Talking about friendships with Seniors
Are old and young different when it comes to friendships?
Posted Feb 24, 2010
I just addressed 75 senior citizens about friendships, both individual and couple. The program was a weekly lecture series at a Baltimore house of worship. Other lectures have been on theater, the Middle East, health, etc. Three men were in the room. I couldn't get them to stop interrupting me - they were that invested in the topic.
It is well-established that people with friends live longer, healthier lives. It is also known, according to the literature, that men have more trouble making friends than women and that women without friends experience depression. I gave my standard lecture drawn from Buddy System. I talked about my on-going research on couple friendships. I read from my book about a 28-year-old who does not have enough time for friends. I read from a recent interview with a 74-year-old woman who has to make all the plans for herself and her husband as he is asocial - she calls the shots in the relationship when it comes to socializing.
Some of the questions I received were the following:
1. How do you stay friends with another couple after their spouse dies? This requires an existential answer about the nature of relationships and connections as we enter later life. Every one deals with it differently and it may depend on the value of the individual friendship and where one believes obligations to friends lie after a death.
2. How do you handle a friend who is now infirm and in a nursing home and who resents that you don't take her out with you more often? Another existential question - telephoning a lot instead is one short-term way of keeping the friend connected.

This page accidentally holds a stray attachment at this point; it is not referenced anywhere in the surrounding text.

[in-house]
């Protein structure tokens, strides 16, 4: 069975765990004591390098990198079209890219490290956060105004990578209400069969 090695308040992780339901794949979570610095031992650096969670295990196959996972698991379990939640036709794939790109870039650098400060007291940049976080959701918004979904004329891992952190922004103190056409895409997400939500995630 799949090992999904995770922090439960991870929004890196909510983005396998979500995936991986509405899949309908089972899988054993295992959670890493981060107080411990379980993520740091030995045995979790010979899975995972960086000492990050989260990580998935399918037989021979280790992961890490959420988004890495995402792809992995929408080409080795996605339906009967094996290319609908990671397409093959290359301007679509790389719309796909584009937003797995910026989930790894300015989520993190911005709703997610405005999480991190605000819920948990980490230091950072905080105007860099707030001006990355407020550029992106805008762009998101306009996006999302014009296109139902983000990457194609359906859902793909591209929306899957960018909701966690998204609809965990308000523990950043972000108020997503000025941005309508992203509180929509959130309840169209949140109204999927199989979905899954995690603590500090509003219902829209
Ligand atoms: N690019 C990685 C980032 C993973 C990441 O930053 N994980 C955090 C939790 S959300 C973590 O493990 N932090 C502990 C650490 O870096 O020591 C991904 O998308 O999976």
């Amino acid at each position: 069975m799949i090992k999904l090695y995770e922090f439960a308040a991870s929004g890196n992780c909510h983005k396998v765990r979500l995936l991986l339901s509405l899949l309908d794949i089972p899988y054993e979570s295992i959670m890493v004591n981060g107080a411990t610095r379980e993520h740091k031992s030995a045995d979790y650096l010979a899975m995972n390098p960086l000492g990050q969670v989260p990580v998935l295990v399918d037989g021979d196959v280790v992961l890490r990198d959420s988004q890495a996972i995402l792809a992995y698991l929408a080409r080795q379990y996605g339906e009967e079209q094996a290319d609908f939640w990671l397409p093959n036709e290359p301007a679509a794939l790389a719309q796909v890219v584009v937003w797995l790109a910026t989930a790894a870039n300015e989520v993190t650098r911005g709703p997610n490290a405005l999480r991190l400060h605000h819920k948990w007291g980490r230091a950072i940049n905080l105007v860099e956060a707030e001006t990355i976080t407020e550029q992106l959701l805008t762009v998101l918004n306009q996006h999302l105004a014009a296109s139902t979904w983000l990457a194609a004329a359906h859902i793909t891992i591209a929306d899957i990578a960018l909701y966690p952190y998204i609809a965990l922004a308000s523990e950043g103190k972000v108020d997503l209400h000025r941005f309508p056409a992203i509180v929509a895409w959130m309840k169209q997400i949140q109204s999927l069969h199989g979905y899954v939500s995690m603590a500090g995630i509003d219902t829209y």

3. What does "high maintenance" mean when some people say they don't like that quality in their friends? - One women said she would drop someone who was high maintenance. I asked the audience if they would drop an old friend who became high maintenance - very few would. But very few would also start a friendship with someone who initially was high maintenance.
4. Do men and women's friendship behaviors become more similar with age? My reading of the literature is YES. We become less set in stereotypical gendered behaviors as we age.
5. Do men have a harder time making friends? Yes - men don't tend to talk as much as women and, unless sports is involved (watching or playing) many men have a difficult time finding common ground around which to converse.
6. One woman told the story of going on a cruise with a woman who, after the cruise, sent her a letter saying she didn't want to be friends with her any more without giving much of an explanation. This woman said that losing that friend was as hard as getting a divorce. Now that ex-friend is making noises about wanting to be friends again. The woman wants nothing to do with her.
7. One woman asked, "What do I do when one member of the couple is known to be having an affair and you don't want to hang out with her and her husband anymore?" She lost a very good friend and a couple friendship because of the woman's behavior. We drop friends all the time for their behavior --- they aren't nice to waiters, children, or us. But with that dropping of the friend, we may lose access to the good times we were having.
Friendships remain important across the lifespan and become central in old-age to staying active and involved. Work on friendships now so you will have them for the rest of your life.